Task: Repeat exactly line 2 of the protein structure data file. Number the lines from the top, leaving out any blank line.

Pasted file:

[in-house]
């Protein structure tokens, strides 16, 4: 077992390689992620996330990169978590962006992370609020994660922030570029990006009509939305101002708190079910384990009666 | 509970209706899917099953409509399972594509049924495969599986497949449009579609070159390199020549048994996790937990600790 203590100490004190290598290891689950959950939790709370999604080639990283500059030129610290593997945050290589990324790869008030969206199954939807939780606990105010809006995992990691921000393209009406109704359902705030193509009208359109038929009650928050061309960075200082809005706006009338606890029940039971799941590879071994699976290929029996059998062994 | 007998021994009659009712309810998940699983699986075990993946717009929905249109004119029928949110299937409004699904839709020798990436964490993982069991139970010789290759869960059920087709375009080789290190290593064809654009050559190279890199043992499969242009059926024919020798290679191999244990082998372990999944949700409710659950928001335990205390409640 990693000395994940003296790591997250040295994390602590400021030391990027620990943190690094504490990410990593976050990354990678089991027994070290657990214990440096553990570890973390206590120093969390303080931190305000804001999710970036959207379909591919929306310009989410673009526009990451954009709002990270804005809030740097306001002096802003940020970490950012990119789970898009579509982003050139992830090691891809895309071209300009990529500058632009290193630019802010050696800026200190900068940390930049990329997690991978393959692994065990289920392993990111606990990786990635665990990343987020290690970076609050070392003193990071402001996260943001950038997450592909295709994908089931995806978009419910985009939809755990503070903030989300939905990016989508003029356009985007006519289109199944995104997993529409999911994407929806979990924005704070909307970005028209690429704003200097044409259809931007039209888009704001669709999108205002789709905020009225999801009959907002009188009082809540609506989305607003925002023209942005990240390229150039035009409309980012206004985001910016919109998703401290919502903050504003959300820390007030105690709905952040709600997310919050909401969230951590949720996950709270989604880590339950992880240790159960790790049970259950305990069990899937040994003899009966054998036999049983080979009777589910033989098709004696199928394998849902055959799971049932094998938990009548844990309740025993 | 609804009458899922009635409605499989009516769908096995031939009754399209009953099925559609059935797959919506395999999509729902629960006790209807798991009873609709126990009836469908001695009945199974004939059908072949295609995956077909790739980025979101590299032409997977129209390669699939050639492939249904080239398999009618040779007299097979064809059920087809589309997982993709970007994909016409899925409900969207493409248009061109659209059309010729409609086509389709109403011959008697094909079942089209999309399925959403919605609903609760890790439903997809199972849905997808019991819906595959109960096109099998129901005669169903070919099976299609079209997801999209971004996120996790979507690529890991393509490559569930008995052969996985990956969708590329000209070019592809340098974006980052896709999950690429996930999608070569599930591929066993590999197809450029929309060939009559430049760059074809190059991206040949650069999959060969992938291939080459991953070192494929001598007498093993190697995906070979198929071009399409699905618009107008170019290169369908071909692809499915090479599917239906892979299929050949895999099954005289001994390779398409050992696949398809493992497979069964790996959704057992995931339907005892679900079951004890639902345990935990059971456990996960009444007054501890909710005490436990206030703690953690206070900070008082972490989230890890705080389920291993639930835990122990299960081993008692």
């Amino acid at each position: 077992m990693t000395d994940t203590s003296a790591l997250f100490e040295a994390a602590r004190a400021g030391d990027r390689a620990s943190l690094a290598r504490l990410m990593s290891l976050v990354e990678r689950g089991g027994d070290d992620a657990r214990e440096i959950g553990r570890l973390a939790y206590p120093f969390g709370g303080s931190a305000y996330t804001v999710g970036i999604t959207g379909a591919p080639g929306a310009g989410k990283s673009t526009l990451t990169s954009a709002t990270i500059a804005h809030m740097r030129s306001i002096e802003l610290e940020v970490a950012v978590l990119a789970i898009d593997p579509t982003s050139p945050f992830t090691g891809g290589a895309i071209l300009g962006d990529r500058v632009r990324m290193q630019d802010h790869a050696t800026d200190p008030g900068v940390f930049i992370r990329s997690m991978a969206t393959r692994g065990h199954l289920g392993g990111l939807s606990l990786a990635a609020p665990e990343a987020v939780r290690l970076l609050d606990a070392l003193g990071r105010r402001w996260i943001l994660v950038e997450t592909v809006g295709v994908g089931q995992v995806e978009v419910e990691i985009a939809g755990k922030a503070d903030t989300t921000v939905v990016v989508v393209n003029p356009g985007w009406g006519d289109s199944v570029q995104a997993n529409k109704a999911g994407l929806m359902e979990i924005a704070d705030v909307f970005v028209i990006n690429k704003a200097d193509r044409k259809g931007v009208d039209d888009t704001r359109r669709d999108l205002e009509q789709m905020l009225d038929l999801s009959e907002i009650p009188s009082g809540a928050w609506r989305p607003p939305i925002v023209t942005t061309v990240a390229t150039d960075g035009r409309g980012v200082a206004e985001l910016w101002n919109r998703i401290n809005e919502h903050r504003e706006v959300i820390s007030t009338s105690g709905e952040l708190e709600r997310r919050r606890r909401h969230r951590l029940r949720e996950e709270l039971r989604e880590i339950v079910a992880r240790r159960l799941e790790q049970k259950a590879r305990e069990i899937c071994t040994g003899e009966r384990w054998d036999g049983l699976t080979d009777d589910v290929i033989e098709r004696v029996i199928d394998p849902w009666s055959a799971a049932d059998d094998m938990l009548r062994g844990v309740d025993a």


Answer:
């Protein structure tokens, strides 16, 4: 077992390689992620996330990169978590962006992370609020994660922030570029990006009509939305101002708190079910384990009666 | 509970209706899917099953409509399972594509049924495969599986497949449009579609070159390199020549048994996790937990600790 203590100490004190290598290891689950959950939790709370999604080639990283500059030129610290593997945050290589990324790869008030969206199954939807939780606990105010809006995992990691921000393209009406109704359902705030193509009208359109038929009650928050061309960075200082809005706006009338606890029940039971799941590879071994699976290929029996059998062994 | 007998021994009659009712309810998940699983699986075990993946717009929905249109004119029928949110299937409004699904839709020798990436964490993982069991139970010789290759869960059920087709375009080789290190290593064809654009050559190279890199043992499969242009059926024919020798290679191999244990082998372990999944949700409710659950928001335990205390409640 990693000395994940003296790591997250040295994390602590400021030391990027620990943190690094504490990410990593976050990354990678089991027994070290657990214990440096553990570890973390206590120093969390303080931190305000804001999710970036959207379909591919929306310009989410673009526009990451954009709002990270804005809030740097306001002096802003940020970490950012990119789970898009579509982003050139992830090691891809895309071209300009990529500058632009290193630019802010050696800026200190900068940390930049990329997690991978393959692994065990289920392993990111606990990786990635665990990343987020290690970076609050070392003193990071402001996260943001950038997450592909295709994908089931995806978009419910985009939809755990503070903030989300939905990016989508003029356009985007006519289109199944995104997993529409999911994407929806979990924005704070909307970005028209690429704003200097044409259809931007039209888009704001669709999108205002789709905020009225999801009959907002009188009082809540609506989305607003925002023209942005990240390229150039035009409309980012206004985001910016919109998703401290919502903050504003959300820390007030105690709905952040709600997310919050909401969230951590949720996950709270989604880590339950992880240790159960790790049970259950305990069990899937040994003899009966054998036999049983080979009777589910033989098709004696199928394998849902055959799971049932094998938990009548844990309740025993 | 609804009458899922009635409605499989009516769908096995031939009754399209009953099925559609059935797959919506395999999509729902629960006790209807798991009873609709126990009836469908001695009945199974004939059908072949295609995956077909790739980025979101590299032409997977129209390669699939050639492939249904080239398999009618040779007299097979064809059920087809589309997982993709970007994909016409899925409900969207493409248009061109659209059309010729409609086509389709109403011959008697094909079942089209999309399925959403919605609903609760890790439903997809199972849905997808019991819906595959109960096109099998129901005669169903070919099976299609079209997801999209971004996120996790979507690529890991393509490559569930008995052969996985990956969708590329000209070019592809340098974006980052896709999950690429996930999608070569599930591929066993590999197809450029929309060939009559430049760059074809190059991206040949650069999959060969992938291939080459991953070192494929001598007498093993190697995906070979198929071009399409699905618009107008170019290169369908071909692809499915090479599917239906892979299929050949895999099954005289001994390779398409050992696949398809493992497979069964790996959704057992995931339907005892679900079951004890639902345990935990059971456990996960009444007054501890909710005490436990206030703690953690206070900070008082972490989230890890705080389920291993639930835990122990299960081993008692």